Greg Shemkovitz. Sunnyoutside Press, $16 paperback (272p) ISBN: 978-1-934513-49-1
There are few places worse than a waiting room. Whether you’re waiting to see a doctor or just waiting to get your car fixed, it’s a terrible process. Best case scenario, you spend a bunch of money and return to homeostasis. Worst case scenario, whatever you’re trying to fix is beyond repair. Either way, you remain in a state of anxious indeterminacy until someone more knowledgeable than you (and you hope, as trustworthy) gives you the news.
This sense of anxiety and the desire for something better infuse Lot Boy by Greg Shemkovitz. Set in the bleak winter landscape of Buffalo, Eddie Lanning, son of “Big Pat” Lanning, spends his days at his father’s Ford dealership as the resident lot boy. Emptying the oil drums, sweeping the floor, detailing the cars, going on parts runs—all of these are the menial tasks that occupy the narrator’s day. He stomps around, full of rebellion and a bad attitude, wanting nothing more than escape—to get away from his crass and ill-tempered father, to get away from the drudgery of the dealership, to get away from the endless snowy fields and strip malls of Buffalo.
Each night, he only makes it as far as a joy rides around town in one of his father’s cars, occasionally getting picked up by the police. The opportunity for a more permanent escape presents itself in one of Spanky’s schemes, a mechanic whose catch phrase is “Shit’s fucked up, dude, you know?” They will order extra parts and sell them to one of Spanky’s associates, a terse man with linebacker goons. From the outset, it is obvious what a terrible idea this is.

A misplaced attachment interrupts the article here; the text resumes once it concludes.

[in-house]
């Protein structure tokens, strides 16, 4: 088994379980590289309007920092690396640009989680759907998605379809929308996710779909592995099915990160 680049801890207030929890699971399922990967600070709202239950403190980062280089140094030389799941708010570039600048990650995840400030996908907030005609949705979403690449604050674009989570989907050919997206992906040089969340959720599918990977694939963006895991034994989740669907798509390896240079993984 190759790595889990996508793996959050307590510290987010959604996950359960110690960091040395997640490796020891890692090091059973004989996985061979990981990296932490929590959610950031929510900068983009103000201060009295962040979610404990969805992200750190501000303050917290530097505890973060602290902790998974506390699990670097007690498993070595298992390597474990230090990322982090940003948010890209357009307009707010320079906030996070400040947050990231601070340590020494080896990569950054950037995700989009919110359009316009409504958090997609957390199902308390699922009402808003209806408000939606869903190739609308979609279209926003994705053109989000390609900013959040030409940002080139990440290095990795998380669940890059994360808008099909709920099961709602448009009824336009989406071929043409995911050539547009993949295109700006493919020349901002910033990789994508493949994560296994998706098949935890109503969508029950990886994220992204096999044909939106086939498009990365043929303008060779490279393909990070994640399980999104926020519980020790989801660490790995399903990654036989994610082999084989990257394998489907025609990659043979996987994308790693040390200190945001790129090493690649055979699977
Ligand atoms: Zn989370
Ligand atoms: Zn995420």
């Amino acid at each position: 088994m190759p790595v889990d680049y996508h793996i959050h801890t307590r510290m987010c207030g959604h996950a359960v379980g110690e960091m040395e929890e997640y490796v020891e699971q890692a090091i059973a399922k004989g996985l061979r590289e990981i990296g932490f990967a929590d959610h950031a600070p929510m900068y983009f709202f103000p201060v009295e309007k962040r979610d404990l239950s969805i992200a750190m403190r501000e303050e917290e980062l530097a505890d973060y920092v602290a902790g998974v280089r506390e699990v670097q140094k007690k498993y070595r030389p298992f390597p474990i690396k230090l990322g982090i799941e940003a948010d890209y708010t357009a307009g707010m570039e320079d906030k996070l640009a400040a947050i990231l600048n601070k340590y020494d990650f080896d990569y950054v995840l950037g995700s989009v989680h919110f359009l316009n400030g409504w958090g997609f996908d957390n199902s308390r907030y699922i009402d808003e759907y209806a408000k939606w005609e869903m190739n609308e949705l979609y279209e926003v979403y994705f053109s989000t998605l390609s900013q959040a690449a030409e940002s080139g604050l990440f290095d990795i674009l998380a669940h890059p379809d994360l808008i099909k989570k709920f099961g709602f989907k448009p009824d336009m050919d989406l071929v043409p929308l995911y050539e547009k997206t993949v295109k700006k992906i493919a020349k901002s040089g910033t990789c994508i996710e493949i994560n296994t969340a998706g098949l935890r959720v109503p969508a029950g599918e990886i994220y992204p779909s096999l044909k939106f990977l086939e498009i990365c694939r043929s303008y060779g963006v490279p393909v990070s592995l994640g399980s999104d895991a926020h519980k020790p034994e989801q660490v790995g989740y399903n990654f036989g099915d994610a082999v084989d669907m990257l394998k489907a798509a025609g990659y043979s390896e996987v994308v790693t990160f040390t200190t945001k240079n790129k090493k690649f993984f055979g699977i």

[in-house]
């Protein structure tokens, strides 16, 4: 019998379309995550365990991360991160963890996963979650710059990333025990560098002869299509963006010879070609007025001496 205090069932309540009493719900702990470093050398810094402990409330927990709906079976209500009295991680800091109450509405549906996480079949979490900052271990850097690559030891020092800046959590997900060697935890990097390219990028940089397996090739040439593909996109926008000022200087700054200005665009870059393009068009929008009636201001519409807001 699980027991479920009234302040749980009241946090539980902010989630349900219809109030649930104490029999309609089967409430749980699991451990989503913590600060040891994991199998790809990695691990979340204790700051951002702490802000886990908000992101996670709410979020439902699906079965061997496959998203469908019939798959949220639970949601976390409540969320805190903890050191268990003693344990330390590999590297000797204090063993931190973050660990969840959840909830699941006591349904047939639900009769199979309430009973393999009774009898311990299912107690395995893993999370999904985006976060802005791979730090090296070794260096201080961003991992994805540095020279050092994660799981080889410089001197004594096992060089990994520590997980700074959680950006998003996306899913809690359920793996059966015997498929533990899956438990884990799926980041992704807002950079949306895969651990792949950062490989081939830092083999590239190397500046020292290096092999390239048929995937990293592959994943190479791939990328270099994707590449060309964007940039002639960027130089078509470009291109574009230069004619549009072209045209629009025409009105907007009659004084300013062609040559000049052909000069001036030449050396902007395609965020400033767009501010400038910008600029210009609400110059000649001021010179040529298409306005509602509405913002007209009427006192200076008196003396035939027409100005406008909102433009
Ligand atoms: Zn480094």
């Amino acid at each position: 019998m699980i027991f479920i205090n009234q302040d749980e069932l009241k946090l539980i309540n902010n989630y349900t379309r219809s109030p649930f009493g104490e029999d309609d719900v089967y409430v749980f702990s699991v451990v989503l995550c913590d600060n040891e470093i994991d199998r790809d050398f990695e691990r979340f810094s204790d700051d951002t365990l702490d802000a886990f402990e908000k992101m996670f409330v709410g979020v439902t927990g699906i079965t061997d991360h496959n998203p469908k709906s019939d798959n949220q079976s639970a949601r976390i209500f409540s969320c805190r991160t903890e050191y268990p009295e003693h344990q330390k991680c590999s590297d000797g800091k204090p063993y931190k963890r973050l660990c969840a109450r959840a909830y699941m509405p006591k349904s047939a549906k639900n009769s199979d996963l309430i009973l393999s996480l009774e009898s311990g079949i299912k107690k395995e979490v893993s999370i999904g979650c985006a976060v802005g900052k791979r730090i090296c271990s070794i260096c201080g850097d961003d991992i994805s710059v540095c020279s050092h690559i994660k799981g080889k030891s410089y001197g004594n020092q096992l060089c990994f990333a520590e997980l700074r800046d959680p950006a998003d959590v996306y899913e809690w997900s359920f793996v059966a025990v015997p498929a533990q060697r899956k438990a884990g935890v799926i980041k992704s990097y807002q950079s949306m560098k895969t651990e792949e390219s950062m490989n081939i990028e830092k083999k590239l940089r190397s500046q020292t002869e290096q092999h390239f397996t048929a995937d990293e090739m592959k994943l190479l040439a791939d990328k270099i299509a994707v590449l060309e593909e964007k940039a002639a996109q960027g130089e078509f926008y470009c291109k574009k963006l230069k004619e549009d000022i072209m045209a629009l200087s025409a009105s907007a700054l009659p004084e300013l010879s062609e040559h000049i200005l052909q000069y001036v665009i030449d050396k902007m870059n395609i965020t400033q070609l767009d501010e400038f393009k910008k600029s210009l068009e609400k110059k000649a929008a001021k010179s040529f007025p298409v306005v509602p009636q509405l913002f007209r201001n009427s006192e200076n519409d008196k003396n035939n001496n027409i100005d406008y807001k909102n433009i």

Spanky asked me to meet him a gravel parking lot off Tifft Street, near the nature preserve. To get here, you have to go through a shitty part of South Buffalo to get to an even shittier section, until you cross a bridge into the wetlands and fields and eventually hit the rundown industrial lakeshore. Seeing all this decay and frozen debris pass by my windows, I realize that the only reason anyone would ever come here is to sell stolen auto parts to somebody who would only come here to buy them.
Of course, escape is not so simple. While miring himself deeper and deeper in Spanky’s plot, Eddie also must deal with the resurgence of feelings for an ex-girlfriend, a woman whose past is evident in her limp and the fact that she’s living in a house full of women. Eddie also must deal with his father’s illness, a reality that worsens the more Eddie tries to ignore it.
Predictably, Spanky’s scheme goes awry, and Eddie is left to deal with the aftermath of his decisions. This plot winds up in a satisfying way, and it helps highlight what Eddie is trying to leave behind—his family at Lanning Ford: OJ, Deluca, Selznick, Jack, Andrew, Lester, and Edith, who Eddie once thought, at a young age, was his mother.
Imagine growing up surrounded by mechanics… Greasy, dirty-mouthed perverts, all of them…Imagine what that means for a child. It means developing an aptitude for mechanical vocabulary and simple mathematics at an early age. But it also means handing in homework assignments dotted with greasy fingerprints. It means knowing how to hold your own in the locker room when all the boys are talking trash. But when it comes to girls, you have no clue…You gain an imbalanced form of etiquette. You become a smart-ass, calloused by dozens of older brothers and their constant jabs.
Though you can leave a place, home, that tenacious and inchoate feeling, is not so easily abandoned. It seeps into your skin like oil, leaving you forever altered. In the end, whether or not Eddie finally escapes, it takes the entire novel for him to finally understand what it is that he’s leaving. (July 2015)
Purchase Lot Boy HERE.
Reviewer bio: Melissa Reddish is the author of The Distance Between Us (Red Bird Chapbooks, 2013) and My Father is an Angry Storm Cloud: Collected Stories (Tailwinds Press, 2015). Her stories, poems, and reviews have appeared in print and online journals. She teaches and directs the Honors Program at Wor-Wic Community College on the Eastern Shore of Maryland. When not writing or teaching, she likes to do stereotypical Eastern Shore things, like eat crabs smothered in Old Bay and take her Black Lab for long walks by the river.
*The title is a quote by the late Tom Magliozzi of NPR’s Car Talk